News / Africa

Report: Congo Mutiny Using Child Soldiers

Bosco Ntaganda, seated, center, at press conference announcing ex-warlord's commission as general in the Congolese army, despite ICC charges of crimes against humanity, Goma, Jan. 16, 2009 (file photo).
Bosco Ntaganda, seated, center, at press conference announcing ex-warlord's commission as general in the Congolese army, despite ICC charges of crimes against humanity, Goma, Jan. 16, 2009 (file photo).
Gabe Joselow
NAIROBI -- Human Rights Watch says a renegade general is forcibly recruiting child soldiers to support his mutiny in the northeastern Democratic Republic of Congo.

HRW's new report says at least 149 boys and young men between the ages of 12 and 20 have been forcibly recruited to fight alongside soldiers loyal to Bosco Ntaganda, a former rebel leader who is already wanted by the International Criminal Court for recruiting children as a deputy commander in the Union of Congolese Patriots (UPC), an armed political group that fought in northern Congo during the country's civil war.

The report says at least seven have died in battle.

Human Rights Watch Senior Africa Researcher Anneke Van Woudenberg says much of the forced recruitment has targeted schools.

"In one particular school -- a school called Mapendano Institute -- Bosco's mutinying soldiers arrived in the afternoon at about 2 o'clock, just as the children were finishing their studies, rounded up at least 32 of them, tied them up and then marched them off to their military camp," she says. "They put them into military uniforms and gave them one day of training before they shipped them off to the front lines to fight the Congolese army."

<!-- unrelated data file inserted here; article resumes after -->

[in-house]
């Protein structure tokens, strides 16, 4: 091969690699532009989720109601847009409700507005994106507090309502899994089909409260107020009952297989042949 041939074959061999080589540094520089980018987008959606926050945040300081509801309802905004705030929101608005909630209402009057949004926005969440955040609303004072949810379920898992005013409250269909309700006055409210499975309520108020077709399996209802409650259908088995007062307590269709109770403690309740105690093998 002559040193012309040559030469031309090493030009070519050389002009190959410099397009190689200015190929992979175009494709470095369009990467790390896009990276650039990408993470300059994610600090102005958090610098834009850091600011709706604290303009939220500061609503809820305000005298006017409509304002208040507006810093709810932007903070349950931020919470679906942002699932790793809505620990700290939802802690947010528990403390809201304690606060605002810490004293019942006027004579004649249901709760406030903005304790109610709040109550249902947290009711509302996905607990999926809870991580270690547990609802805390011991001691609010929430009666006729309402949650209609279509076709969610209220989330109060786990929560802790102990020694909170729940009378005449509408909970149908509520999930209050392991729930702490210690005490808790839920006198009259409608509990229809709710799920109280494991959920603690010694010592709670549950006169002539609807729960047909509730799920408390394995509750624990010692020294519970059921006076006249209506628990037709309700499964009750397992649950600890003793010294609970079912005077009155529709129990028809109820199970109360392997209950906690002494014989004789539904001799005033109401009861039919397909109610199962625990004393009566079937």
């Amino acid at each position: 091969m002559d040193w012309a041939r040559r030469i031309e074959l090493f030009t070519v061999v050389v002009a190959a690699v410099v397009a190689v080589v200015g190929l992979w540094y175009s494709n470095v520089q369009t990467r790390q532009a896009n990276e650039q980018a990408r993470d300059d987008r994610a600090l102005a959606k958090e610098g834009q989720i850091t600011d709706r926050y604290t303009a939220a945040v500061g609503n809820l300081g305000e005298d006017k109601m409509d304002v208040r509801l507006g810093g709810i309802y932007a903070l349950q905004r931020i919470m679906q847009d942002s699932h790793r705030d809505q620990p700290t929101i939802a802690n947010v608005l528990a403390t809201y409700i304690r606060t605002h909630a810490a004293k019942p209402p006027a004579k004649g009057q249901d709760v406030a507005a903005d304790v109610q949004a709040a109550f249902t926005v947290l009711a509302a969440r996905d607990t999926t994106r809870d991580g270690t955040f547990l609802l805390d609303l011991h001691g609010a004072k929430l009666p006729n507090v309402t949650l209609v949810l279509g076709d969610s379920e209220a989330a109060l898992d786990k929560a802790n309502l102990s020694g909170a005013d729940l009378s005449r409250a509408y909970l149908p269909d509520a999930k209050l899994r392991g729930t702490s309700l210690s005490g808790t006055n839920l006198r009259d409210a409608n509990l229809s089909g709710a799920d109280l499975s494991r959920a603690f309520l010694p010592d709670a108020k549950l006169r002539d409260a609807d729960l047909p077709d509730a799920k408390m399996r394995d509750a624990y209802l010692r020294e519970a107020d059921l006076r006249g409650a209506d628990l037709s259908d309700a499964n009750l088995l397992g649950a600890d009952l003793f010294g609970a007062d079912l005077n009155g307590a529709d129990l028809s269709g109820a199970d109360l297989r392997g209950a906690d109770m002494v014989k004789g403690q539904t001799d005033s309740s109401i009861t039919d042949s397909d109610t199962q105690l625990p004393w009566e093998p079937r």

Human Rights Watch says the recruitments have been taking place in Masisi, North Kivu province, an area that until recently was under control of soldiers loyal to Ntaganda.

The former rebel leader and his troops were integrated into the Congolese army in 2009 as part of a peace deal to end years of fighting in the area, but indications the Congolese government was going to arrest Ntaganda on an ICC warrant prompted him and several hundred soldiers to mutiny against the army.

According to Van Woundeberg, the main charge against Ntaganda is recruiting child soldiers.

“What is so shocking is that he is continuing to commit the exact same crime for which he is already wanted by the International Criminal Court," she says.

Former UPC commander Thomas Lubanga was convicted of the same crimes in March, and ICC chief prosecutor Luis Moreno-Ocampo said Monday he is seeking to expand the arrest warrant against Ntaganda to also include crimes against humanity and war crimes, including murder and rape.

Human Rights Watch says Ntaganda and a small group of soldiers have left the Masisi area that had been their stronghold, and are now hiding out in the Virunga National Park, along with a number of child recruits.

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